The southern part of the Northern Territory in Central Australia, known to many as the Red Centre, is home to several must-see natural wonders set among the magnificent Australian outback.
Uluru-Kata Tjuta National Park is home to two major natural attractions and is so significant that it is dual World Heritage Listed for both its natural and cultural values. Once here, you can’t help but be touched by the rich spirituality stemming from over 22,000 years of indigenous culture and the stunning beauty that the region presents.
Yulara, the service township for Uluru-Kata Tjuta National Park is described as a convenient and comfortable place nestled in one of the world’s least hospitable regions. Just 20 kilometres to the north, outside the of the national park boundary, this village is the closest base for exploring the area’s renowned attractions and must-see natural wonders.
The world famous Uluru (Ayers Rock) is one of Australia’s most iconic natural landmarks. This monolithic rock stands at a towering 348 metres tall and offers an unforgettable sunrise and sunset. Home to several insightful base walks, Uluru is one of the best places in Australia to immerse yourself in ancient Aboriginal culture.
53 kilometres west of Uluru is Kata Tjuta (the Olgas), the other main feature in Uluru-Kata Tjuta National Park. Made of up of 36 imposing domed rock formations, Kata Tjuta means ‘many heads’ in the local Aṉangu language. Kata Tjuta also offers magnificent sunrise and sunset viewing opportunities and is home to Walpa Gorge and Valley of the Winds, two walking trails that will take you between the 36 towering domes.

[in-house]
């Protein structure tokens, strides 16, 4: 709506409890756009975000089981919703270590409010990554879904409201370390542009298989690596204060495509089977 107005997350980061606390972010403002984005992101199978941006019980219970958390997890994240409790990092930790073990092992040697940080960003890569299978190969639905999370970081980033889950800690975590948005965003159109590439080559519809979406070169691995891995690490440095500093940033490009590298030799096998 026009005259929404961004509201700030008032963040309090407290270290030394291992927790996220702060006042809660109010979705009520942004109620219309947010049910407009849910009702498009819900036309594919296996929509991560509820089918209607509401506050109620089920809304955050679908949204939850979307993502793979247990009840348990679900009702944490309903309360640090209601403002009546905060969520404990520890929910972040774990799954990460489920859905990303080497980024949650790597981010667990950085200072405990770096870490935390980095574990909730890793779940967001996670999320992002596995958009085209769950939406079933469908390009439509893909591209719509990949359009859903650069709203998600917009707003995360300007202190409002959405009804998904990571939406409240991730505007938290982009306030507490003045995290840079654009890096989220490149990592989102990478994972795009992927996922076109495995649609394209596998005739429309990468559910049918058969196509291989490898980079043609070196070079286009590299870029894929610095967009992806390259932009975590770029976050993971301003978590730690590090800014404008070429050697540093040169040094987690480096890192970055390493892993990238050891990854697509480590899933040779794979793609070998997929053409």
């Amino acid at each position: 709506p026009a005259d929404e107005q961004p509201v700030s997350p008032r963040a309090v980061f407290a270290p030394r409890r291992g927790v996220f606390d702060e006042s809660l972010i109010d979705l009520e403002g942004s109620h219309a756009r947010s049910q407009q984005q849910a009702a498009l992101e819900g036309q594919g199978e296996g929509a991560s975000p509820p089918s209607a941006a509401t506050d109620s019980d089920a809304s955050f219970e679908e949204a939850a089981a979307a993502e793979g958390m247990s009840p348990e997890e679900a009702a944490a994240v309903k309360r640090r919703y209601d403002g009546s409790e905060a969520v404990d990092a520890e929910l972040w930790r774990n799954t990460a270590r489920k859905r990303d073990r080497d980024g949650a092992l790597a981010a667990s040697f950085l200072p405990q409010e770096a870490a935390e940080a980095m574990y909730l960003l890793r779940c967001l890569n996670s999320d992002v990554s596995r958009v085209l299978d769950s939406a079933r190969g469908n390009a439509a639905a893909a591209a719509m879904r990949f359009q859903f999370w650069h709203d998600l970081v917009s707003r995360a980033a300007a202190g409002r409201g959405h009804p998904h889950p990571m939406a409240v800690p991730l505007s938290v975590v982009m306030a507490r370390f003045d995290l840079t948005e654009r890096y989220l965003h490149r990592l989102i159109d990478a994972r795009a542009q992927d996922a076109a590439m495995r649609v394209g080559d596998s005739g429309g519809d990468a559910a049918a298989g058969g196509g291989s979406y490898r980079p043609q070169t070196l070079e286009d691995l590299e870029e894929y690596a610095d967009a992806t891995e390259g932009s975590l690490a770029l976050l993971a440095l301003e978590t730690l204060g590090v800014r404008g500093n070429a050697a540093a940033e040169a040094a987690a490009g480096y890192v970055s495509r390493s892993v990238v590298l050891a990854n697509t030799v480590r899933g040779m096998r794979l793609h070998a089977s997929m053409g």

North-east of Uluru is the outback town of Alice Springs, affectionately known as ‘the Alice’. Home of unique outback sights and services such as the Royal Flying Doctor Service, School of the Air and the historic Telegraph Station. Bordered by the rugged MacDonnell Ranges, Alice Springs is the gateway to incredible Red Centre experiences such as the remote Aboriginal community of Hermannsburg and natural wonders like Standley Chasm and Palm Valley.
Just under 3 hours’ drive of Uluru is the lesser known but equally remarkable Kings Canyon. This fascinating chasm was formed over millions of years of erosion and abounds with waterholes and an interesting array of flora and fauna. Explore Kings Canyon along the boulder strewn canyon floor or with a hike to the rim.